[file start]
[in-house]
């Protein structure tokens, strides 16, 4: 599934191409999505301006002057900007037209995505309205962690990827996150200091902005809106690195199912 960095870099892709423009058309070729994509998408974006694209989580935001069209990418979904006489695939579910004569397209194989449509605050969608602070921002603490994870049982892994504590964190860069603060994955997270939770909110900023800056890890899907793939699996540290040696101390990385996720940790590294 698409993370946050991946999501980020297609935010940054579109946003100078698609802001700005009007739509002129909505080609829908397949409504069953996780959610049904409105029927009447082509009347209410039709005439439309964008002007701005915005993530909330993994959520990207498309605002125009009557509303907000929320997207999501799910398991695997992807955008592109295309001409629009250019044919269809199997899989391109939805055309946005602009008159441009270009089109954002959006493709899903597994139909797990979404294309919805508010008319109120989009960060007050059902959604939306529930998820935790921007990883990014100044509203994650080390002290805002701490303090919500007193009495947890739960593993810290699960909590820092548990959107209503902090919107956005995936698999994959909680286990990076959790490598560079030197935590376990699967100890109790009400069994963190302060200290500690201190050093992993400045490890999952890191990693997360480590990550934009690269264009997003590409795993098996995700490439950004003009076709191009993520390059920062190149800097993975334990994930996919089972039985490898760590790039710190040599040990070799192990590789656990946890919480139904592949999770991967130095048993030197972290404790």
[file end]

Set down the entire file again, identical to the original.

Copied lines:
[in-house]
């Protein structure tokens, strides 16, 4: 599934191409999505301006002057900007037209995505309205962690990827996150200091902005809106690195199912 960095870099892709423009058309070729994509998408974006694209989580935001069209990418979904006489695939579910004569397209194989449509605050969608602070921002603490994870049982892994504590964190860069603060994955997270939770909110900023800056890890899907793939699996540290040696101390990385996720940790590294 698409993370946050991946999501980020297609935010940054579109946003100078698609802001700005009007739509002129909505080609829908397949409504069953996780959610049904409105029927009447082509009347209410039709005439439309964008002007701005915005993530909330993994959520990207498309605002125009009557509303907000929320997207999501799910398991695997992807955008592109295309001409629009250019044919269809199997899989391109939805055309946005602009008159441009270009089109954002959006493709899903597994139909797990979404294309919805508010008319109120989009960060007050059902959604939306529930998820935790921007990883990014100044509203994650080390002290805002701490303090919500007193009495947890739960593993810290699960909590820092548990959107209503902090919107956005995936698999994959909680286990990076959790490598560079030197935590376990699967100890109790009400069994963190302060200290500690201190050093992993400045490890999952890191990693997360480590990550934009690269264009997003590409795993098996995700490439950004003009076709191009993520390059920062190149800097993975334990994930996919089972039985490898760590790039710190040599040990070799192990590789656990946890919480139904592949999770991967130095048993030197972290404790």